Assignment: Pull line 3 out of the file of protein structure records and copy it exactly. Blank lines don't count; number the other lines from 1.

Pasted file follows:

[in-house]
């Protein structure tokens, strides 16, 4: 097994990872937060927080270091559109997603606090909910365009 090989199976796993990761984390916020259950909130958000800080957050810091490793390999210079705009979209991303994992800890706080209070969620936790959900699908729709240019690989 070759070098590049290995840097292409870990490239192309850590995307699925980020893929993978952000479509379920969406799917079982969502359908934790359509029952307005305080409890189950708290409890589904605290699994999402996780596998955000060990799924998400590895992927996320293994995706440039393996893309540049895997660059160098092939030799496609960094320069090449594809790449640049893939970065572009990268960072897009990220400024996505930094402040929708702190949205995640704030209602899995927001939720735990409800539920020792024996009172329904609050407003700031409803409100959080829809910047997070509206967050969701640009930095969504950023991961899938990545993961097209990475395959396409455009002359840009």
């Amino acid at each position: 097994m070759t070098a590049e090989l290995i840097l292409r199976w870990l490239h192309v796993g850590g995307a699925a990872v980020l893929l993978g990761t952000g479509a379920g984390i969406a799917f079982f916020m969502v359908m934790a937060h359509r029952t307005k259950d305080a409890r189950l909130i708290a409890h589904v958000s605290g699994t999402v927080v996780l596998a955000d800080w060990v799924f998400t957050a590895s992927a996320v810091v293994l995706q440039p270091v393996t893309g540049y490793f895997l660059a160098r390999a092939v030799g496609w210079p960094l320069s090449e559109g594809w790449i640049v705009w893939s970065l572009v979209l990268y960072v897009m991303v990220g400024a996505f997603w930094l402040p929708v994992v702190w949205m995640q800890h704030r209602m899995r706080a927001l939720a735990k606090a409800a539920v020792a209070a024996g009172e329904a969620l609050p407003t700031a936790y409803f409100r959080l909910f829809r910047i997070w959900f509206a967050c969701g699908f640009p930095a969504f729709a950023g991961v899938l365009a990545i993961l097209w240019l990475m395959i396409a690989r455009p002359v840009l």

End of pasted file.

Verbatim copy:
């Amino acid at each position: 097994m070759t070098a590049e090989l290995i840097l292409r199976w870990l490239h192309v796993g850590g995307a699925a990872v980020l893929l993978g990761t952000g479509a379920g984390i969406a799917f079982f916020m969502v359908m934790a937060h359509r029952t307005k259950d305080a409890r189950l909130i708290a409890h589904v958000s605290g699994t999402v927080v996780l596998a955000d800080w060990v799924f998400t957050a590895s992927a996320v810091v293994l995706q440039p270091v393996t893309g540049y490793f895997l660059a160098r390999a092939v030799g496609w210079p960094l320069s090449e559109g594809w790449i640049v705009w893939s970065l572009v979209l990268y960072v897009m991303v990220g400024a996505f997603w930094l402040p929708v994992v702190w949205m995640q800890h704030r209602m899995r706080a927001l939720a735990k606090a409800a539920v020792a209070a024996g009172e329904a969620l609050p407003t700031a936790y409803f409100r959080l909910f829809r910047i997070w959900f509206a967050c969701g699908f640009p930095a969504f729709a950023g991961v899938l365009a990545i993961l097209w240019l990475m395959i396409a690989r455009p002359v840009l």